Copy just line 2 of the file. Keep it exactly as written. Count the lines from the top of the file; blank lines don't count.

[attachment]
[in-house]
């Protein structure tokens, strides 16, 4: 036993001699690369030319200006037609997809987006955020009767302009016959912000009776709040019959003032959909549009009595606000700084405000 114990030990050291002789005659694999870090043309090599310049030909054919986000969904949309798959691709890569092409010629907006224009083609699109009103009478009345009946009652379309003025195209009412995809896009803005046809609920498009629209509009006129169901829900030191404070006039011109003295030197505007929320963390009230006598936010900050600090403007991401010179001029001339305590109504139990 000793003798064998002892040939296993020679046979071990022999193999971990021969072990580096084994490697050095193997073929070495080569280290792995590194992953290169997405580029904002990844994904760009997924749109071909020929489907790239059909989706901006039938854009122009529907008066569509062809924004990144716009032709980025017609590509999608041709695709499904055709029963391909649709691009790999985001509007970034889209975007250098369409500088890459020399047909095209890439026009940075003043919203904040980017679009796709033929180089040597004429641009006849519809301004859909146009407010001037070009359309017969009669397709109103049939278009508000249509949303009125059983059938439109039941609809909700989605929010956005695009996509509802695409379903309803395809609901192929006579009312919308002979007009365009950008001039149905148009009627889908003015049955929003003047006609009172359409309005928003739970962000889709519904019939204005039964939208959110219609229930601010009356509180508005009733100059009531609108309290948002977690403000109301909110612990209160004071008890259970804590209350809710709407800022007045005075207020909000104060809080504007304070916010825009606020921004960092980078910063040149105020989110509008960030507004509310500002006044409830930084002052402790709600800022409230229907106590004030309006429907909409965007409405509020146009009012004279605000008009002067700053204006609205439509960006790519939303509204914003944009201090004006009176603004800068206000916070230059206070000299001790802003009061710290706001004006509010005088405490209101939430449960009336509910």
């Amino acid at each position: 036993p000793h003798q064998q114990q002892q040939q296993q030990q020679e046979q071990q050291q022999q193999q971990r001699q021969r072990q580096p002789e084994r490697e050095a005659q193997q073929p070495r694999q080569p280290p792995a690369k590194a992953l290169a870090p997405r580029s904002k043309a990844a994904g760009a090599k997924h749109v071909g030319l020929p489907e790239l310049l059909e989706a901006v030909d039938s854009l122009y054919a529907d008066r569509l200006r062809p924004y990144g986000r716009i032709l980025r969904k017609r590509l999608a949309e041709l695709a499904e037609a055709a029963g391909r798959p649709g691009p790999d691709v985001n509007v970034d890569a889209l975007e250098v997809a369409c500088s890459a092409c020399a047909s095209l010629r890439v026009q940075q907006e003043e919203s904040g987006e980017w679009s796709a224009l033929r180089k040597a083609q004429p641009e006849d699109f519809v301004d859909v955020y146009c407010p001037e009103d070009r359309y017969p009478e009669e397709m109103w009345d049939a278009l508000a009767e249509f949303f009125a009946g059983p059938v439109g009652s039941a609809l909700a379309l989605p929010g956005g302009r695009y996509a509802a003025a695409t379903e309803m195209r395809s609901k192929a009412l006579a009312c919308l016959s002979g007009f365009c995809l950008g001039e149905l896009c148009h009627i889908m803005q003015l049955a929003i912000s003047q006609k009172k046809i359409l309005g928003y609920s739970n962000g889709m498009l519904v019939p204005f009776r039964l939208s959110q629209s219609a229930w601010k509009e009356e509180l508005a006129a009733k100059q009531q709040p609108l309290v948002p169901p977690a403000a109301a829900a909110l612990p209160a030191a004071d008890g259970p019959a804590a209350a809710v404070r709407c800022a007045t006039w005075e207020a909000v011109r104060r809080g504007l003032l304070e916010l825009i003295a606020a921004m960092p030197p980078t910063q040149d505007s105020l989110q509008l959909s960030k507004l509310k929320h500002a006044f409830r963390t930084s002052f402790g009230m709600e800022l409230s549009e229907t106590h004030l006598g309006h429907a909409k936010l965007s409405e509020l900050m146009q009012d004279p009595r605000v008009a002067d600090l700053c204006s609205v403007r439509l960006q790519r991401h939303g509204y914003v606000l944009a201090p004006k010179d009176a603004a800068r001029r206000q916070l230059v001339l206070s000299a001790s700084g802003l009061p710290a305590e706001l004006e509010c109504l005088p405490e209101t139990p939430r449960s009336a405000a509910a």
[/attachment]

């Protein structure tokens, strides 16, 4: 036993001699690369030319200006037609997809987006955020009767302009016959912000009776709040019959003032959909549009009595606000700084405000 114990030990050291002789005659694999870090043309090599310049030909054919986000969904949309798959691709890569092409010629907006224009083609699109009103009478009345009946009652379309003025195209009412995809896009803005046809609920498009629209509009006129169901829900030191404070006039011109003295030197505007929320963390009230006598936010900050600090403007991401010179001029001339305590109504139990 000793003798064998002892040939296993020679046979071990022999193999971990021969072990580096084994490697050095193997073929070495080569280290792995590194992953290169997405580029904002990844994904760009997924749109071909020929489907790239059909989706901006039938854009122009529907008066569509062809924004990144716009032709980025017609590509999608041709695709499904055709029963391909649709691009790999985001509007970034889209975007250098369409500088890459020399047909095209890439026009940075003043919203904040980017679009796709033929180089040597004429641009006849519809301004859909146009407010001037070009359309017969009669397709109103049939278009508000249509949303009125059983059938439109039941609809909700989605929010956005695009996509509802695409379903309803395809609901192929006579009312919308002979007009365009950008001039149905148009009627889908003015049955929003003047006609009172359409309005928003739970962000889709519904019939204005039964939208959110219609229930601010009356509180508005009733100059009531609108309290948002977690403000109301909110612990209160004071008890259970804590209350809710709407800022007045005075207020909000104060809080504007304070916010825009606020921004960092980078910063040149105020989110509008960030507004509310500002006044409830930084002052402790709600800022409230229907106590004030309006429907909409965007409405509020146009009012004279605000008009002067700053204006609205439509960006790519939303509204914003944009201090004006009176603004800068206000916070230059206070000299001790802003009061710290706001004006509010005088405490209101939430449960009336509910």